It is very important for every goat owner to have a good "goat" veterinarian!
We cannot stress this enough. Building a relationship with your veterinarian is critical when caring for your goats. Although there is great information available through forums, websites, universities, and other goat keepers, and those resources may be very helpful, they cannot replace veterinarian care. Having a good caprine (goat) vet is invaluable.
Establishing a relationship is best achieved by having the veterinarian you have chosen come out for an overall herd assessment. "Farm Calls" can be expensive, however having your veterinarian out for him/her to see your environment, management, and examine your goats will allow both parties to build more of a partnership. Unfortunately many call on a veterinarian for the first time when there is a serious health crisis. Most veterinarians are not inclined to run out to your farm nor will they give medical advice for an animal they have never seen.
The different veterinarians that we work with are aware of our practices, our management philosophies, and our overall level of knowledge. We have three different veterinarians we consult with. Each has a different "style". All three are respectful of our management practices, are very good at communicating with us, and present options, education, and provide excellent support.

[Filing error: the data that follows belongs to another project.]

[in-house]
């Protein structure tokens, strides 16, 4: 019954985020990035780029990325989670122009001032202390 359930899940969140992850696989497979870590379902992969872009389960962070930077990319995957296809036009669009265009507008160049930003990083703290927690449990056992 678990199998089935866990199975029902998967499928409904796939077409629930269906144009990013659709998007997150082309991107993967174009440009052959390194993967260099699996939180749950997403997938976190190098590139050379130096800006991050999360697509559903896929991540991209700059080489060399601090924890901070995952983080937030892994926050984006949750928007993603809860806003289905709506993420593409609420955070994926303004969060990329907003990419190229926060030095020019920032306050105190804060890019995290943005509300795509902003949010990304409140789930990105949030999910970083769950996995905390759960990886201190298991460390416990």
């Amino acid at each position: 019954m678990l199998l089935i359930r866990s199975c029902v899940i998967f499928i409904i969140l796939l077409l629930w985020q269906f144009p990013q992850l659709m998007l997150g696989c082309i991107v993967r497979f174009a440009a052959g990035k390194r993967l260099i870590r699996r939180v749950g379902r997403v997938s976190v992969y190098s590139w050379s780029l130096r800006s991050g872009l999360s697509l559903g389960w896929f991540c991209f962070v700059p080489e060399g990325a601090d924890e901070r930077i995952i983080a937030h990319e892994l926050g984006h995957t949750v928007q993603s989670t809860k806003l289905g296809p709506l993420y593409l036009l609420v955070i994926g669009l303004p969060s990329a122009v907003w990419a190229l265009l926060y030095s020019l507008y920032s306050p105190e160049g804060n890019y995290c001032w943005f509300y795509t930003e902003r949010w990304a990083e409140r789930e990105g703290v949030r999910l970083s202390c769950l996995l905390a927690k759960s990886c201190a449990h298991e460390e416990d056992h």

We see many goat owners that play a game of guessing and in ignorance often end up doing more harm than good. Unfortunately when a goat is not doing well the first response for many goat owners is to throw a dewormer, an anti-biotic, or some other product to their goat. These methods are often not effective. Often causing more harm in the long term. Owning goats, whether as a hobby or a as producer, is a serious responsibility. These methods often cause drug resistance, prolonged health issues, and sometimes death.
The internet, your friend with goats, your mentor, our website... etc is still not a replacement for a veterinarian. We strongly recommend you find a veterinarian that is very knowledgeable about caprines (goats). Not all large animal veterinarians work with goats. Ask others, get referrals, and talk with your prospective veterinarian before committing to a farm call. We also recommend asking about their travel fees, hourly rate, what is and is not covered in the visit . Conveying your overall goals and philosophies will allow the visiting veterinarian to have a better understanding of how to support you as the client. We also recommend consulting more than one veterinarian until you find one you are comfortable with.